We may be needing him this year

An Associated Press photo from Italy, May 2, 2002 was captioned: The statue of San Domenico covered with snakes is carried for the traditional procession through the streets of downtown Cocullo, Italy, a small town 80 kilometers (50 miles) northeast of Rome... Tens of thousands of people take part ever year in the procession celebrating San Domenico, the patron saint of the town, who is believed to protect from snake bites and tooth-aches. This Catholic ritual dates back to the 17th century and is linked to local ancient pagan traditions.

July 2002

Accuracy in journalism

The Vanity Fair April 2002 monthly calendar reads: "April 26: Mangum, Oklahoma: the Mangum Rattlesnake Derby. This event is perhaps best captured by the phrase `utterly repulsive.'"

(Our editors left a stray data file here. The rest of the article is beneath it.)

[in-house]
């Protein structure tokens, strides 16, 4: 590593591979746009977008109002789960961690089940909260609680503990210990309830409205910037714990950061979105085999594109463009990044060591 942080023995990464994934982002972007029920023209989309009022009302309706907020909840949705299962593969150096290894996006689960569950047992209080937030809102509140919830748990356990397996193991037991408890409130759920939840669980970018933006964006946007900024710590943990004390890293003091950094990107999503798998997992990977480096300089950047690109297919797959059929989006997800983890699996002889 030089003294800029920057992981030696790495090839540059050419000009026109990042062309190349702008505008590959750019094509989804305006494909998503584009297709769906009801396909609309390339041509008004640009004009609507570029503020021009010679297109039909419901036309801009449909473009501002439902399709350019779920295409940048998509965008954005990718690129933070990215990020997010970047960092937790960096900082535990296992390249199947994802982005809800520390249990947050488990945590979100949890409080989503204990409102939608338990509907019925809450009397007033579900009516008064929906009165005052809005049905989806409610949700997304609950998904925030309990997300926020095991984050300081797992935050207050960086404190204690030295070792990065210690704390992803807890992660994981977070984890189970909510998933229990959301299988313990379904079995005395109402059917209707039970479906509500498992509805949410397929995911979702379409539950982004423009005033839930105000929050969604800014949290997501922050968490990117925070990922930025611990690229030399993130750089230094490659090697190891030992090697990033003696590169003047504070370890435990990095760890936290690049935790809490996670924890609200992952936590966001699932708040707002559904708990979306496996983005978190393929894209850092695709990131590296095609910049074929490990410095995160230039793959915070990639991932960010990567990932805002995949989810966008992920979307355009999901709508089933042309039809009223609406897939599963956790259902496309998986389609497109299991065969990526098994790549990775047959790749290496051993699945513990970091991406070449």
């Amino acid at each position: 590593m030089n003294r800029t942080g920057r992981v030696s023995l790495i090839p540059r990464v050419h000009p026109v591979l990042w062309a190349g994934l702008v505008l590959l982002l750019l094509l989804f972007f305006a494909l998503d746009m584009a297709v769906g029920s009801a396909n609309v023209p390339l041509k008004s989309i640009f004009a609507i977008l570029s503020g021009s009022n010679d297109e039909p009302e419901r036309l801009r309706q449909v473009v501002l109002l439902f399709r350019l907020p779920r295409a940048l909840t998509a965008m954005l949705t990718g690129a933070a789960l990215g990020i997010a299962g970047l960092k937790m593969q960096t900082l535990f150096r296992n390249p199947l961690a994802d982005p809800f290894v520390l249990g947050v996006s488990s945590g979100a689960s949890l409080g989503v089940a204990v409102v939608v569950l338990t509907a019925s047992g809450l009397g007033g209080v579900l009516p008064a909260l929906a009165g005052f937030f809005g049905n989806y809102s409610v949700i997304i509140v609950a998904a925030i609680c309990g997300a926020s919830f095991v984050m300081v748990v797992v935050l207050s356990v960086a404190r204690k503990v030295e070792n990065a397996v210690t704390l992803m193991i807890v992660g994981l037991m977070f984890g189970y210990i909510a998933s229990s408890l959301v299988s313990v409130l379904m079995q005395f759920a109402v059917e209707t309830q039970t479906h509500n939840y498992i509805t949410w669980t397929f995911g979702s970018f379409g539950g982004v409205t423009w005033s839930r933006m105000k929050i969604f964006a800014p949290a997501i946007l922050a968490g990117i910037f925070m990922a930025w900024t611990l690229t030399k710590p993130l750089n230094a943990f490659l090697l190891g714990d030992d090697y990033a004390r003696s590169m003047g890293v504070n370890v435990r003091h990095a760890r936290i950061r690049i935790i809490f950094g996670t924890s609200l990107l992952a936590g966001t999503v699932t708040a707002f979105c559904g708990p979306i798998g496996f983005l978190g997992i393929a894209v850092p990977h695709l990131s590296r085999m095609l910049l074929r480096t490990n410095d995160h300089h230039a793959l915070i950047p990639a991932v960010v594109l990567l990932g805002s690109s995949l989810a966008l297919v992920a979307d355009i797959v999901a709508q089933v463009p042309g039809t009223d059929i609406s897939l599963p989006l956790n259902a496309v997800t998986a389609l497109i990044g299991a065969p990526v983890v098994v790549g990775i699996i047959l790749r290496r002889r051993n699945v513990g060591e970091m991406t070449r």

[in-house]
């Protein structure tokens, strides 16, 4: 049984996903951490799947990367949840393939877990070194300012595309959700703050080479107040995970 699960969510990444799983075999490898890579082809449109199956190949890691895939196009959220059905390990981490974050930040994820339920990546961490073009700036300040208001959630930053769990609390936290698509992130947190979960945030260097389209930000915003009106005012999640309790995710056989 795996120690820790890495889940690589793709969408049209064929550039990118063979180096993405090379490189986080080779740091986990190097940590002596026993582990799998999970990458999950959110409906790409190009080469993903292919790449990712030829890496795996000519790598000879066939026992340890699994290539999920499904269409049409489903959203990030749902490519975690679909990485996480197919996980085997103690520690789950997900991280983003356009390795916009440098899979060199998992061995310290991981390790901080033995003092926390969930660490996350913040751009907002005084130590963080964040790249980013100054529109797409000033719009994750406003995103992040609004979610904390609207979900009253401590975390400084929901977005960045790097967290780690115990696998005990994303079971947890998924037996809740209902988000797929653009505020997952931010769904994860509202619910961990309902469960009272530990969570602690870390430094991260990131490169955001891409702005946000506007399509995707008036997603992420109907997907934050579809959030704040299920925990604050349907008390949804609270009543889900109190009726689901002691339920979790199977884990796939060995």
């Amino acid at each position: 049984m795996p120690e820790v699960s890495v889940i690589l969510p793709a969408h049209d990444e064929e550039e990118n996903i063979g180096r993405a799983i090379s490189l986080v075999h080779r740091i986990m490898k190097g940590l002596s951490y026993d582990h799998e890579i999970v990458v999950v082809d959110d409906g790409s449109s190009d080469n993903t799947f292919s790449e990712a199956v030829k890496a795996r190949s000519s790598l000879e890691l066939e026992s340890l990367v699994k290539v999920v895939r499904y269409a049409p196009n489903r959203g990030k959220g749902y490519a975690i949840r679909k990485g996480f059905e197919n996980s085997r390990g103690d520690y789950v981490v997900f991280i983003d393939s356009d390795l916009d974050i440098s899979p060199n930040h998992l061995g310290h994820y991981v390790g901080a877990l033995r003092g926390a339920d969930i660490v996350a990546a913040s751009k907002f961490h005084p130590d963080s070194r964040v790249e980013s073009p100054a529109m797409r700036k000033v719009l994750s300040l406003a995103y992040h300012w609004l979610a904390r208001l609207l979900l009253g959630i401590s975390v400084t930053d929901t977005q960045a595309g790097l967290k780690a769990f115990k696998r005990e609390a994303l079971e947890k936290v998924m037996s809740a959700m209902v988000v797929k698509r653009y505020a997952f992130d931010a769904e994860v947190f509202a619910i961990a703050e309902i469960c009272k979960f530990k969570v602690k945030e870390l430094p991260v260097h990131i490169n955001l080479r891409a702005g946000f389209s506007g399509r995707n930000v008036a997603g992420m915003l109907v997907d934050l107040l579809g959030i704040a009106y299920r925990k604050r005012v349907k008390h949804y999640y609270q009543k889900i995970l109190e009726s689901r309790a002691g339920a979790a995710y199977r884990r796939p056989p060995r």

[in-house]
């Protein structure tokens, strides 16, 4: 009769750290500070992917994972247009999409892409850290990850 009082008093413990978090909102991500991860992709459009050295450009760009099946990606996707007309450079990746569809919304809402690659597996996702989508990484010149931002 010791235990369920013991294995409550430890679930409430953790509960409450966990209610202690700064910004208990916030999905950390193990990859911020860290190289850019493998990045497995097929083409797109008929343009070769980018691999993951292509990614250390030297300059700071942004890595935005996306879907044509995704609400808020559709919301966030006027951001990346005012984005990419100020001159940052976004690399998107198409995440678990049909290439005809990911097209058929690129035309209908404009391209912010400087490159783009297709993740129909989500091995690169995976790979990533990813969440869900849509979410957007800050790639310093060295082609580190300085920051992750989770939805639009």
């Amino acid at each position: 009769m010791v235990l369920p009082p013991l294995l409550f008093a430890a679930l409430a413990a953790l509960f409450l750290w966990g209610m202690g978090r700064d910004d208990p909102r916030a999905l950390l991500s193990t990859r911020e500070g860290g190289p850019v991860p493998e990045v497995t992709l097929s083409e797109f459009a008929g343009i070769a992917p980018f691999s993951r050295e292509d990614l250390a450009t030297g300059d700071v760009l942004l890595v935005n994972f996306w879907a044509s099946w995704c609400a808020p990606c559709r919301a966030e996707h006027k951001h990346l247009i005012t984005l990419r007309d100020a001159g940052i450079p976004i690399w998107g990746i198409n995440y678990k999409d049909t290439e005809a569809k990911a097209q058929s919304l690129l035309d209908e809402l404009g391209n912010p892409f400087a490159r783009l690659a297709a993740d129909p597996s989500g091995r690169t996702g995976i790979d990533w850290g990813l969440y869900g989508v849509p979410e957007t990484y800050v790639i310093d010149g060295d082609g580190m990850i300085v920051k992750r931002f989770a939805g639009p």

The headline of a story about alligator mating season quotes a Florida Fish and Wildlife Conservation Commission alligator specialist, "When they eat you're dog, they're not so cute." USA Today also reports some interesting statistics In 1981, five people were killed by gators, in 1991, 17 and in 2001, only 11. There were 4,931 complaints in 1981, 11,965 in 1991 and 16,749 in 2001. Resulting from these complaints, in 1981, 1,871 alligators were killed; 4,228 died in 1991 and in 2001 an astonishing 7,279 gators were trapped and killed as "nuisance gators."

Crunching these numbers results in some interesting perspective. In 1981 there were 2.6 complaints for each dead gator, in 1991, the number had increased to 2.8. By 2001, it was easier to get a gator killed, there were only 2.3 calls for each gator. From the creature's perspective however, consider this. In 1981, 374 gators died for each human killed by a gator; in 1991 249 to one and in 2001 a whopping 662 animals were killed for every human death.